Cape Town - The National Prosecuting Authority revealed one of the persons arrested alongside alleged underworld figure Nafiz Modack, for apparent false tax returns amounting to millions, is a former Sars official, and strict bail conditions have been set for each.
Ruwaida Modack, Modack’s mother, brother, Yaseen Modack, former South African Revenue Services Employee, Faried van der Schyff, Bashier Syce, Nadia Said, Dominique McLachlan and Kulsum van der Schyff, were arrested by the Directorate of Priority Crimes.
Ruwaida and her son Yaseen, were granted R50 000 bail each, Syce was given R25 000, Said, R20 000, McLachlan, R10 000, Kalsum van Der Schyff, R10 000, and are also expected to be back in the dock on November 22 2021.
Modack and Faried van der Schyff appeared separately.
Van Der Schyff’s case was postponed to November 3 and Modack November 22.
NPA spokesperson Eric Ntabazalila said the accused were arrested while Modack was making an appearance at the Blue Down’s Magistrate’s Court for charges, such as the murder of the Anti-Gang Unit (AGU) detective, Lieutenant Charl Kinnear.
Ntabazalila said each was given strict bail conditions, which meant they had to reside at the addresses given to the State and had to hand over all travelling documents.
They are also not allowed to leave the Western Cape without permission, and they need to report twice a week to Bothasig Police Station.
They are also to notify Sars immediately on any submission of a return.
The State is set to prove that the group had registered as Value Added Tax vendors and were e-filing claims for refunds which could not be determined, and that payments of R46 million were received.
“The accused shall not commit any act of fraud, forgery, uttering, theft, intimidation, or defeating or obstructing the administration of justice and may not contravene any of the provisions of the Income Tax Act, the VAT Act, or the Tax Administration Act. They may not submit any false information to Sars when submitting their own tax return or those of any other taxpayer.”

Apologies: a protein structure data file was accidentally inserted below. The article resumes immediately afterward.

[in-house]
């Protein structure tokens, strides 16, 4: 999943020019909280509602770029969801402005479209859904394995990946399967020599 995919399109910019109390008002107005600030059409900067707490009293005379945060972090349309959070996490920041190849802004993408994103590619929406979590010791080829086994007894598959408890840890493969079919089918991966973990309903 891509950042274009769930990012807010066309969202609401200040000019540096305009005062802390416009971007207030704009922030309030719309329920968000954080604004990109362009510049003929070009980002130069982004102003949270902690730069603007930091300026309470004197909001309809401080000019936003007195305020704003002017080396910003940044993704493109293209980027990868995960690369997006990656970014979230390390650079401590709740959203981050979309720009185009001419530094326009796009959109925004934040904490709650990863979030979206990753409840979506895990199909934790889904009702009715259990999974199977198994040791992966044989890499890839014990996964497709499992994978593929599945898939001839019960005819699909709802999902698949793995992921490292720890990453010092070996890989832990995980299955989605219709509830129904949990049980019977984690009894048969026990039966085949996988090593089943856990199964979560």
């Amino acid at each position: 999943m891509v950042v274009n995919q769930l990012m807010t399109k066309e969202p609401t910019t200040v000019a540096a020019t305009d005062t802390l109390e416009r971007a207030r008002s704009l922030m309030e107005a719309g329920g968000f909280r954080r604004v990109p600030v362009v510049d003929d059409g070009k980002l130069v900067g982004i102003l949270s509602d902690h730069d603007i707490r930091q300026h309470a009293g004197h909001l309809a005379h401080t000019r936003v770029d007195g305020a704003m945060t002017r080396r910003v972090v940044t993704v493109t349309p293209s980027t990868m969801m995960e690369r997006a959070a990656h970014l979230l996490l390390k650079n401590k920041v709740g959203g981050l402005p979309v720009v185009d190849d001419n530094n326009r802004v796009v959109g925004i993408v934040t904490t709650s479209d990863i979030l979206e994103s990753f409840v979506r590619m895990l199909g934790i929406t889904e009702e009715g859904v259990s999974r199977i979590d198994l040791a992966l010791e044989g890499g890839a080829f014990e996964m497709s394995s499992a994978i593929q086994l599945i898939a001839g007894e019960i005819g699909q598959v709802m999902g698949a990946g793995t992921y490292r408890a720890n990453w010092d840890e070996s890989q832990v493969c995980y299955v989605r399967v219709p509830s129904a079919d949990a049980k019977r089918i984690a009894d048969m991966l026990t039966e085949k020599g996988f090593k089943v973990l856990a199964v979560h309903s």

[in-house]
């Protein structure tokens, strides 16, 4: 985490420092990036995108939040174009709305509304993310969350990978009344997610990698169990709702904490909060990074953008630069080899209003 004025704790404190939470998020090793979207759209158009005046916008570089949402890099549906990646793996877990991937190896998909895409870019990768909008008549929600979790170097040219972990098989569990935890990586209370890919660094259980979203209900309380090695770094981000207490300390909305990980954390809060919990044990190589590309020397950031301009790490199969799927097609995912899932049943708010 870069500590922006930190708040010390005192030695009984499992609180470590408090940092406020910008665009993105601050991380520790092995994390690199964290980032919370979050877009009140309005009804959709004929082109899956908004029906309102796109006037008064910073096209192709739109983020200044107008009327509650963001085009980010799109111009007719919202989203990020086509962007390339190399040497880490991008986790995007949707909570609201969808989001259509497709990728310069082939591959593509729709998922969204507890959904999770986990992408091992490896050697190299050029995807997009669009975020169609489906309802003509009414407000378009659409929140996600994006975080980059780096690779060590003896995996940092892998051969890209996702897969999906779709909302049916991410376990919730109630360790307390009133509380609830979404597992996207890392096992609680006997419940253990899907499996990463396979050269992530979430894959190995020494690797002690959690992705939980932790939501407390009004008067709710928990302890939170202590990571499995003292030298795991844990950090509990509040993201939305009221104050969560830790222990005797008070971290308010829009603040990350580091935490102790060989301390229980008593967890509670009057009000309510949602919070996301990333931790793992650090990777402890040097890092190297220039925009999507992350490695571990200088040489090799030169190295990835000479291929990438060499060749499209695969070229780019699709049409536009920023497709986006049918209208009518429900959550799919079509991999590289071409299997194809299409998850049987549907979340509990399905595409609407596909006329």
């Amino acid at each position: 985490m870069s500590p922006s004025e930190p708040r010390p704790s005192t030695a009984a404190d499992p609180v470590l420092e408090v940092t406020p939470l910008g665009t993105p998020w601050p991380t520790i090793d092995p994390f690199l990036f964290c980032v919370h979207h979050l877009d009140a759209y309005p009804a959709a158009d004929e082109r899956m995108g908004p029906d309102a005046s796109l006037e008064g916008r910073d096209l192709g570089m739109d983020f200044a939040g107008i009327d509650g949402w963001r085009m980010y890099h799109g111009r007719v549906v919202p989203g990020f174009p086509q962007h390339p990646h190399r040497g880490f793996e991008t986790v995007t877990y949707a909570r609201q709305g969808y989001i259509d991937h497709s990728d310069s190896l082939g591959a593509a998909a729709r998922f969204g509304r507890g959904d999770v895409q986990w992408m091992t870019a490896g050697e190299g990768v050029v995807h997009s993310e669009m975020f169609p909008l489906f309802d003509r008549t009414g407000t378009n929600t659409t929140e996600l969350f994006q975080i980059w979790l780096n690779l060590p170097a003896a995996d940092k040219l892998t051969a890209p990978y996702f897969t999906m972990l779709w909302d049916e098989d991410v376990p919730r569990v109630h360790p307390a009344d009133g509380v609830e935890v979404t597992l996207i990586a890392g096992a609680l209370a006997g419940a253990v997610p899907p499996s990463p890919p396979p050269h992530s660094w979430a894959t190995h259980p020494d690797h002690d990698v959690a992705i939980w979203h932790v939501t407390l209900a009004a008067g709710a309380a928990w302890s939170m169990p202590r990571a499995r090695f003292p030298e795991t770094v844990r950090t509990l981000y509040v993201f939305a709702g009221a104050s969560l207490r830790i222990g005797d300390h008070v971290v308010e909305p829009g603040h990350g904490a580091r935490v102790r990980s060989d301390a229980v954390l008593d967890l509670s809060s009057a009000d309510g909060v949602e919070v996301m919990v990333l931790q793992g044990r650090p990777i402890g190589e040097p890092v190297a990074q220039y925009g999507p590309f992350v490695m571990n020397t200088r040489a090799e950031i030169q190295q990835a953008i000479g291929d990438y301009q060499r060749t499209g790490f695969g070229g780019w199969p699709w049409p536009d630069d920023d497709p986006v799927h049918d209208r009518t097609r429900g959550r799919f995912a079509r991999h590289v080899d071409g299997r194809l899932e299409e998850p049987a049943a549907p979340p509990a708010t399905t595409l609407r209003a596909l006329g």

Ntabazalila added that Van der Schyff and Modack were remanded in custody and that Van der Schyff would apply for bail, while Modack has not yet indicated that he wants to apply for bail. The State will oppose his bail application.
“Prosecutors from the Specialised Tax Unit allege that officials from the South African Revenue Services (Sars) Criminal Investigation Unit were tipped off that a number of corporate entities (25), which were registered as VAT vendors, were e-filing claims for significant VAT refunds.
“The scheme entailed the submission of false information via the e-filing system, initially on VAT returns and subsequently on documents which purported to substantiate the claims. The bi-monthly VAT201 returns of the entities were filed via e-filing. It appears that the aim of the scheme was to obtain VAT refunds from Sars, to which the entities were not entitled, and to dissipate the monies received.”
Ntabazalila said a pattern became clear where monies were transferred between accounts in a bid to hide the source: “In some instances, Sars paid out the VAT refunds, either based on the initial VAT201 returns submitted or based on additional substantiating documentation provided. In other instances, the refunds were disallowed.
“Where VAT refunds were paid into the bank account of a particular VAT vendor, the monies were quickly transferred to various other bank accounts, effectively concealing the source thereof.
“An investigation conducted by the Sars Criminal Investigations Unit and members of the South African Police Services using the Prosecutor Guided Investigations (PGI) approach yielded positive results as it revealed that Sars paid out more than R46 million to the fraudsters.
“The cooperative approach also exposed that there was a potential loss of R219m to Sars. Fortunately, the revenue services had not paid out yet the fraudulently claimed amount.
“The State is ready to proceed with the trial.”